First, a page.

Do Older Adults Continue to Have Sex?
The average person's sex life doesn't end at 70.
Posted Mar 15, 2010
Recently, I read a headline: "Sex After 70? Not Much." The Bloomberg News story said a new University of Chicago study of 6,000 Americans showed that "the average person's sex life ends by age 70."
No way, I thought, so I read the study in the current British Medical Journal. It did NOT say sex ends at 70. It said that in every age group, people in good health report interest in sex, but that after age 75, because of medical conditions, the drugs used to treat them, and partner loss, only 39 percent of men and 17 percent of women have regular partner sex.
But that finding is misleading because many elderly don't have partners. Among those 75 and older who do, 46 percent of the men and 41 percent of the women said they were sexually active. That's almost half. So contrary to the news report, the average person's sex life doesn't end at 70.
Furthermore, the study dealt only with partner sex. If we include solo sex, then the proportion of sexually active elderly undoubtedly increases considerably. Several studies suggest that in older adults, masturbation is common.
Bloomberg's sloppy reporting is not unusual. The news media generally ignore sex in older adults. When they cover it, the tone is often incredulous: Whadya know? The geezers still do it.
Aging doesn't end sex. Aging changes it, gradually eliminating penis-vagina intercourse. Fortunately, there are marvelously satisfying ways to enjoy sex without intercourse.
Here's how aging changes sex. Women over 40 start to experience menopausal changes: Vaginal lubrication declines. Intercourse may become uncomfortable. And libido and sexual self-esteem frequently decrease. Men over 40 start to notice that arousal takes more time. Erections become balky: slower to rise, less firm, and increasingly prone to wilting due to minor distractions. Finally, both men and women become more likely to have medical condition and take medications that have sex-impairing side effects.
After 50, especially after 60, these changes intensify. In women, the vaginal lining thins (vaginal atrophy), which may add to discomfort during penetrative play, even with a lubricant, and partner loss often limits sexual possibilities. In men, erection problems increase. Finally, medication use becomes more prevalent, with interactions among multiple medications often aggravating sexual side effects.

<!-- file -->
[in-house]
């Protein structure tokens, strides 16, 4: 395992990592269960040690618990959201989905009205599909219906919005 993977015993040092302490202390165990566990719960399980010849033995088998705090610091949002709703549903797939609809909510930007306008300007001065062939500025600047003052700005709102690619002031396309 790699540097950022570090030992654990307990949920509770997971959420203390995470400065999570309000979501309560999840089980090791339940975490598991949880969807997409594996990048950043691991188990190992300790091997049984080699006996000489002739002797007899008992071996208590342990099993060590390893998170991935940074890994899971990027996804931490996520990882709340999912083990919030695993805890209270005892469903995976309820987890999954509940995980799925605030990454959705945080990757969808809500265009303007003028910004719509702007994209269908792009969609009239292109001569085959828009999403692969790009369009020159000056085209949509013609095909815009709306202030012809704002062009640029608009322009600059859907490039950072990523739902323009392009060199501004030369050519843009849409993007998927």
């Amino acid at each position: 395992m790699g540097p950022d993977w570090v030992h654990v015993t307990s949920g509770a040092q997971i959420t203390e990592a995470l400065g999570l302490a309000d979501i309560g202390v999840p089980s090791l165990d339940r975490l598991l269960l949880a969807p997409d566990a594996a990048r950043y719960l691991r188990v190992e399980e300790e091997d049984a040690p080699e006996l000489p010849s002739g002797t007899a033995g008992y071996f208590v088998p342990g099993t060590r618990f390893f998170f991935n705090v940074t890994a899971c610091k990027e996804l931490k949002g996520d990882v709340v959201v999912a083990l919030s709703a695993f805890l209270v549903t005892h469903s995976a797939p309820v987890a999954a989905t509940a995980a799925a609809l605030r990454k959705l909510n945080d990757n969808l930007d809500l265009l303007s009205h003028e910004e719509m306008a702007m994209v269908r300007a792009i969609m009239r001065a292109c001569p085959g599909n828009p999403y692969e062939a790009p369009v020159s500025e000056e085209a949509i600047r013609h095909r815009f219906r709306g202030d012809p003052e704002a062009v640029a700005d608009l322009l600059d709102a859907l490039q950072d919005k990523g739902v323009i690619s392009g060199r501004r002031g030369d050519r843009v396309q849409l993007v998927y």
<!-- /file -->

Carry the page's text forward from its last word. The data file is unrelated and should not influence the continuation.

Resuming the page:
Even those prepared for age-related sexual changes typically find them disconcerting. But very few Americans are prepared. Physicians and the news media either ignore sex in the second half of life, or spread misinformation (the Bloomberg report). As a result, many older people are unprepared for the sexual changes aging brings, and instead of adapting, they withdraw from sensual play.
It doesn't have to be that way. I know many people in their seventies and eighties who are actively, happily sexual. They don't have penis-vagina intercourse, but so what? Hands, mouths, and sex toys offer many erotically satisfying ways to make love and enjoy orgasm.
I just turned 60. I'm still sexually active and I'm determined to stay that way for the rest of my life. I've also become royally annoyed by the paucity of science-based sex information available to older adults.
That's why I just launched GreatSexAfter40.com. On the site, I answer questions for free and offer 86 articles on all aspects of sex for older adults (PDFs emailed to you, $1.99 each). Site visitors are also invited to share their sexual wisdom.
Sex is not just for the young. The erotic impulse lasts a lifetime. Where there's a will, there's always a way. Hope to see you on GreatSexAfter40.com.